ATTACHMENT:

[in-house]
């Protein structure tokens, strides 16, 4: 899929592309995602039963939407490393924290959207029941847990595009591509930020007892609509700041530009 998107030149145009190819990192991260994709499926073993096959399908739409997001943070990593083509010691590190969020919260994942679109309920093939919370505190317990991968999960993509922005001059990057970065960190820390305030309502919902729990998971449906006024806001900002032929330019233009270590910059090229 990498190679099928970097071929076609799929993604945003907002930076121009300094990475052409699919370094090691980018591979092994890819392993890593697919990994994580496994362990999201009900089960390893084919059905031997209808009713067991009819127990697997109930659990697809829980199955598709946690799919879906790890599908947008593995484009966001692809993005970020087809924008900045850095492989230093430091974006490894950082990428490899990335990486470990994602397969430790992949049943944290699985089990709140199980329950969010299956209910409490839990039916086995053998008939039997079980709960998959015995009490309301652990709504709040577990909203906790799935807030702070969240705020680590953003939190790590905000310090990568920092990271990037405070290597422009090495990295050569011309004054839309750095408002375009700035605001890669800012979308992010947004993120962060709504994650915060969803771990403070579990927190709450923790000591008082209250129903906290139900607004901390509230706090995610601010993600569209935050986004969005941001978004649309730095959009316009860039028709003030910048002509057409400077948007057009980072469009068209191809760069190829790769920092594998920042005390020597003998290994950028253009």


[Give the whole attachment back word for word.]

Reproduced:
[in-house]
């Protein structure tokens, strides 16, 4: 899929592309995602039963939407490393924290959207029941847990595009591509930020007892609509700041530009 998107030149145009190819990192991260994709499926073993096959399908739409997001943070990593083509010691590190969020919260994942679109309920093939919370505190317990991968999960993509922005001059990057970065960190820390305030309502919902729990998971449906006024806001900002032929330019233009270590910059090229 990498190679099928970097071929076609799929993604945003907002930076121009300094990475052409699919370094090691980018591979092994890819392993890593697919990994994580496994362990999201009900089960390893084919059905031997209808009713067991009819127990697997109930659990697809829980199955598709946690799919879906790890599908947008593995484009966001692809993005970020087809924008900045850095492989230093430091974006490894950082990428490899990335990486470990994602397969430790992949049943944290699985089990709140199980329950969010299956209910409490839990039916086995053998008939039997079980709960998959015995009490309301652990709504709040577990909203906790799935807030702070969240705020680590953003939190790590905000310090990568920092990271990037405070290597422009090495990295050569011309004054839309750095408002375009700035605001890669800012979308992010947004993120962060709504994650915060969803771990403070579990927190709450923790000591008082209250129903906290139900607004901390509230706090995610601010993600569209935050986004969005941001978004649309730095959009316009860039028709003030910048002509057409400077948007057009980072469009068209191809760069190829790769920092594998920042005390020597003998290994950028253009």